Every leader must have three vital relationships to succeed. We need a “Paul,” someone to mentor us. We need a “Barnabas,” someone to walk with us in honesty as a friend and accountability partner. We must find “Timothies,” those in whom we invest as a mentor and a leader. In this episode we discuss the first of those relationships: Finding and being a mentor to those we are called to love and lift.
Three Vital Relationships Every Leader Must Have: The Mentor
Editorial Note: The podcast was recorded in a conversational format and most of the vital and practical content today is in the audio.
Every spiritual leader must have three different and vital relationships in their lives: a “Paul,” a “Barnabas,” and a “Timothy.” Taken from the inter-relational dynamics of three New Testament leaders, Paul, Barnabas, and Timothy. All of us need to reeach up for a mentor, reach out for a friend and accountability partner, and reach back to encourage those a few steps behind us on in the great adventure or in the life journey.
Paul and Timothy’s relationship represents the ideal biblical model of leadership mentoring with a father-like figure teaching and pouring into a younger man. Second Timothy [1:13]-14 says, “What you (Timothy) heard from me (Paul), keep as the pattern of sound teaching, with faith and love in Christ Jesus. Guard the good deposit that was entrusted to you—guard it with the help of the Holy Spirit who lives in us” (NIV). Not only do young leaders need a Paul speaking into their lives, but every leader needs a Paul-like relationship providing mentoring, coaching, and insight into areas in which they need to grow. Even the strongest of leaders have blind spots and/or areas they need to develop.
Not every Paul/Timothy relationship is about spiritual fathering, many Paul/Timothy relationships are simply mentoring or coaching relationships where a more experienced person (in the area being addressed) is speaking into the life of the one wanting to learn. Some Paul/Timothy relationships are for a short season and focused upon growth in a narrow field, some are long-distance relationships, some are mentoring relationships, and some are mother/daughter or father/son type relationships. The key in a Paul/Timothy relationship is one person sees strength in another and seeks out that strength for application in his or her own life. All of us have something to learn and we should actively seek out relationships with people who can help us lift to the next level, especially when it would be difficult for us to rise to that next level without assistance.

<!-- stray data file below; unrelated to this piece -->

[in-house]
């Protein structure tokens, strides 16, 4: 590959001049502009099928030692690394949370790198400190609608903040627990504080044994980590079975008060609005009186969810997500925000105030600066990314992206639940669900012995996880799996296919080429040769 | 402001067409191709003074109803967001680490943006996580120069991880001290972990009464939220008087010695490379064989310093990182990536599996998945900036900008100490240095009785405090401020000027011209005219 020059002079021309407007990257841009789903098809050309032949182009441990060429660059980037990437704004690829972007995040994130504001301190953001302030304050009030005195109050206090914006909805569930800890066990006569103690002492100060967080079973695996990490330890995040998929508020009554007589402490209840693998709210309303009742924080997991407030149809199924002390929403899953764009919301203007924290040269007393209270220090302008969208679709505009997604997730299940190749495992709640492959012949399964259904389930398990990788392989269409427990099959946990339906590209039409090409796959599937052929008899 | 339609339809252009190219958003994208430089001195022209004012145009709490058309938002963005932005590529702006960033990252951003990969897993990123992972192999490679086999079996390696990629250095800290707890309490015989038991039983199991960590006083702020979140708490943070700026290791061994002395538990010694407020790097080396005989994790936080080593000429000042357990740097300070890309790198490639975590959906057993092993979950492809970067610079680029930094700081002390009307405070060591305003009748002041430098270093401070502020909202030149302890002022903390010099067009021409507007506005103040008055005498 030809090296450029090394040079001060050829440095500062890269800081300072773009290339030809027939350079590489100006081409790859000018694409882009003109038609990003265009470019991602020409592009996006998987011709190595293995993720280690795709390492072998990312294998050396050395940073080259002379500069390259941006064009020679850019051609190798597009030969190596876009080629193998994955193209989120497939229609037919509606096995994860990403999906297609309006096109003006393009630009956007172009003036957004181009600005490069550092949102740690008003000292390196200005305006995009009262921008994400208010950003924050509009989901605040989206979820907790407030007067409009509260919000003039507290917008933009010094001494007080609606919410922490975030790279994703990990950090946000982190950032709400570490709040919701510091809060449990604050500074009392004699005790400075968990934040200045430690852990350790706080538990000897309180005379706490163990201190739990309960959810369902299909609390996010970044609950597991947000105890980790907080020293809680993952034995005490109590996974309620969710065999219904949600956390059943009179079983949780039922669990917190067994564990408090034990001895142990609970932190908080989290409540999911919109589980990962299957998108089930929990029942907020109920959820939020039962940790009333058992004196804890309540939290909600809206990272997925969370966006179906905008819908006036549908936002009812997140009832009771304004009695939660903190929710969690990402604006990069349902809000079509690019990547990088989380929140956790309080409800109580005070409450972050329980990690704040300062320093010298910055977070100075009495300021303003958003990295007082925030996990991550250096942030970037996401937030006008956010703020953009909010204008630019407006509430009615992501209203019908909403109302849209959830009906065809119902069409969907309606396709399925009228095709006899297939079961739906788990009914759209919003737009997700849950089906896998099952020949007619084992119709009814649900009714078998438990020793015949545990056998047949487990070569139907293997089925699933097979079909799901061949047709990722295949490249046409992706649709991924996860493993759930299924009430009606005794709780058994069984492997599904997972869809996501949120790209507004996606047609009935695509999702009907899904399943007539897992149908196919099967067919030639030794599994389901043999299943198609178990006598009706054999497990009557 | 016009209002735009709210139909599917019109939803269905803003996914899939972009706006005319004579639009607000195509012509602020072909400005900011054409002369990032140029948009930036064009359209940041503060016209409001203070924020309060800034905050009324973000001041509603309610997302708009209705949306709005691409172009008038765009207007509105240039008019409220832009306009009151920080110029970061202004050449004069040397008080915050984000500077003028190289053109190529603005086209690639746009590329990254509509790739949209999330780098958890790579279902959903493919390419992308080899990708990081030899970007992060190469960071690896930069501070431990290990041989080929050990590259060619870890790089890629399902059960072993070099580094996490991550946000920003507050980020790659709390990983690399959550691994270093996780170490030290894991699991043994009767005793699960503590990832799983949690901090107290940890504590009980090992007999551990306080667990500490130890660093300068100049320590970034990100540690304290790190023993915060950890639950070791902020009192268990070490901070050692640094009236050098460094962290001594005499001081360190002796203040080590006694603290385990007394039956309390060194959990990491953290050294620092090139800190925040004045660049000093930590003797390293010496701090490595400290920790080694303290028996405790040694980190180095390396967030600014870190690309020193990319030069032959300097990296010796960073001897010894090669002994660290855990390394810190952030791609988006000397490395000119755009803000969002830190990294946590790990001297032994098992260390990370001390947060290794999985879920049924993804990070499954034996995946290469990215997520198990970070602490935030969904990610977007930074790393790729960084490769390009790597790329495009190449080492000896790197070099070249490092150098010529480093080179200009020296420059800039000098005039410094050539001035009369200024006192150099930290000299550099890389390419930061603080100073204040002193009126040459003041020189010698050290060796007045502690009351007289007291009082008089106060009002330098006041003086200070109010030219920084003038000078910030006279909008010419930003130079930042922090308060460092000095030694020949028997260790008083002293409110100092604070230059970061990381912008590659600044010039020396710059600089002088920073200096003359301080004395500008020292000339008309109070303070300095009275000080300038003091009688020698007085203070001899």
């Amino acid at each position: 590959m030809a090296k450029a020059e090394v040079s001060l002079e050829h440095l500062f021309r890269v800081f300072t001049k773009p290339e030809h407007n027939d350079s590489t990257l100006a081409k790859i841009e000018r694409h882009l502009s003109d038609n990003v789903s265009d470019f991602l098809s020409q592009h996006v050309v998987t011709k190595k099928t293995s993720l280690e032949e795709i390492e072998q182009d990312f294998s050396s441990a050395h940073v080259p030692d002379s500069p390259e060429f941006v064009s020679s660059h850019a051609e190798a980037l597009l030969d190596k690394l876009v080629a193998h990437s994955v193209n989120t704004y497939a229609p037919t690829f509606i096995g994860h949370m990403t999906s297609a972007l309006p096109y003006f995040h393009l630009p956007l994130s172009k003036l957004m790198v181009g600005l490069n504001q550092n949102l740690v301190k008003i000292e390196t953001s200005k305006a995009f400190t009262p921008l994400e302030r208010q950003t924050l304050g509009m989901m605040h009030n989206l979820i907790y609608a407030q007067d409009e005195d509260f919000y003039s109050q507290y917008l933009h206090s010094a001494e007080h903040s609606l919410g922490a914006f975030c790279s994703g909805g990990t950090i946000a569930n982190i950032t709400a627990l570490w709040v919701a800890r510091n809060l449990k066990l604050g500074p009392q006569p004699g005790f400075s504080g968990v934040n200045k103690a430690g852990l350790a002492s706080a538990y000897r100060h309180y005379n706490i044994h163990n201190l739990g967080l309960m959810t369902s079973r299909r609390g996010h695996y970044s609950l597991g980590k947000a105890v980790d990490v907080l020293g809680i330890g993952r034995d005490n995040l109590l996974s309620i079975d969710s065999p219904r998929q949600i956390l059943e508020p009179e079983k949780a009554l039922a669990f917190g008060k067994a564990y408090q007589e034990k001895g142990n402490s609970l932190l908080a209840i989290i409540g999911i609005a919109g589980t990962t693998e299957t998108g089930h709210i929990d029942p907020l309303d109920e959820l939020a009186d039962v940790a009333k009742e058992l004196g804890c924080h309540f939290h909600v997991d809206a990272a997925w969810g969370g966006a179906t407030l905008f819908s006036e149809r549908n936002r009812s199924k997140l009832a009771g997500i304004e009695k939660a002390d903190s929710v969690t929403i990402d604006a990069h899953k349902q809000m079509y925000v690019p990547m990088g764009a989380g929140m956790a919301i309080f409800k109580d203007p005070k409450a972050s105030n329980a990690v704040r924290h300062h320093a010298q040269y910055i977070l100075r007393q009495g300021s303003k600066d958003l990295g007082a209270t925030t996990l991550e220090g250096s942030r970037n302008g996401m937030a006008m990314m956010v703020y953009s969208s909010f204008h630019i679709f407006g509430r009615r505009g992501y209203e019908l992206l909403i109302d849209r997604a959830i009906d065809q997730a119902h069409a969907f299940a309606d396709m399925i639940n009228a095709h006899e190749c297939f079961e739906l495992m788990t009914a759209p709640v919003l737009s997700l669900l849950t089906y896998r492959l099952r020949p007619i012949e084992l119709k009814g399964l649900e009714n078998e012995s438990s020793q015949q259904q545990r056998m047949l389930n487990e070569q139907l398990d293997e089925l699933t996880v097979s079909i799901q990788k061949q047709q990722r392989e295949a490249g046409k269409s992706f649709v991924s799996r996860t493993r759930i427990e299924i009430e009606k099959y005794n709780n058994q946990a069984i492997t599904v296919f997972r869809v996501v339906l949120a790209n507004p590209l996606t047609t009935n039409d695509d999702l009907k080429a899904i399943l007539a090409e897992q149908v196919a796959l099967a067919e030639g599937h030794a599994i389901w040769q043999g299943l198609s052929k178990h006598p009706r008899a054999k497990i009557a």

- Who have been the most influential people in your life?
- How did they influence your life?
- Who is your “Paul” right now?
- If you are lacking a Paul relationship, how might you find a Paul?
What if You Cannot Find a Mentor?
- Look for someone just a few steps ahead of you and not necessarily someone 40 steps ahead of you.
- Look for someone who you want to speak into just one area of your life and not your entire scope and experience.
- Embrace virtual mentors: people who write, blog, podcast. Face to face is better, but listening and learning is valuable.
- Be alert for divine appointments. Many of my mentors were just people coming in and out of my life, giving me a few minutes, who had something profound to say.
- Consider people who are already in your world who have lived well and had powerful experiences. They may feel they have nothing to share, but if you mine their experience, you may find them to be a mentor.
- You probably will not find a universal mentor, if you do you are blessed, but you can find a chorus of mentors to speak into different areas of your life while you watch and read them from afar.
What to Look for in a Mentor
- Do I trust this person
- Does this person trust me
- Do our personalities mesh
- Do they communicate in a way that I can understand
- Do I consider this person to be successful in the way I measure success
- Does this person have attributes I want to emulate
- Do I have anything in common with this person
- Do we share common values, goals, and beliefs
- Does God seem to be directing this connection
- Do I like this person
- Does this person care about me
- Can this relationship be conducted with appropriateness
- Will this person be honest with me
- Does this person believe in my potential
- Can this person help me define my dream
- Can this person give me guidance in developing a plan to turn my dream into reality
- Will this person be open to learning something from me
- Will this person stay on my agenda and not have his or her own agenda
What to Look for in a Mentee
- Do you believe in this person
- Do you trust them
- Do you like this person and find it easy to spend time with them
- Do you/could you see them as a son or daughter in the faith
- Are they teachable
- Are they “hungry”
- Do they seem to respect or admire you
- Are they self-motivated
- Are they comfortable around you
- Do you have something to impart to them
- Are they worthy of your investment
- Does God seem to be directing the formation of this relationship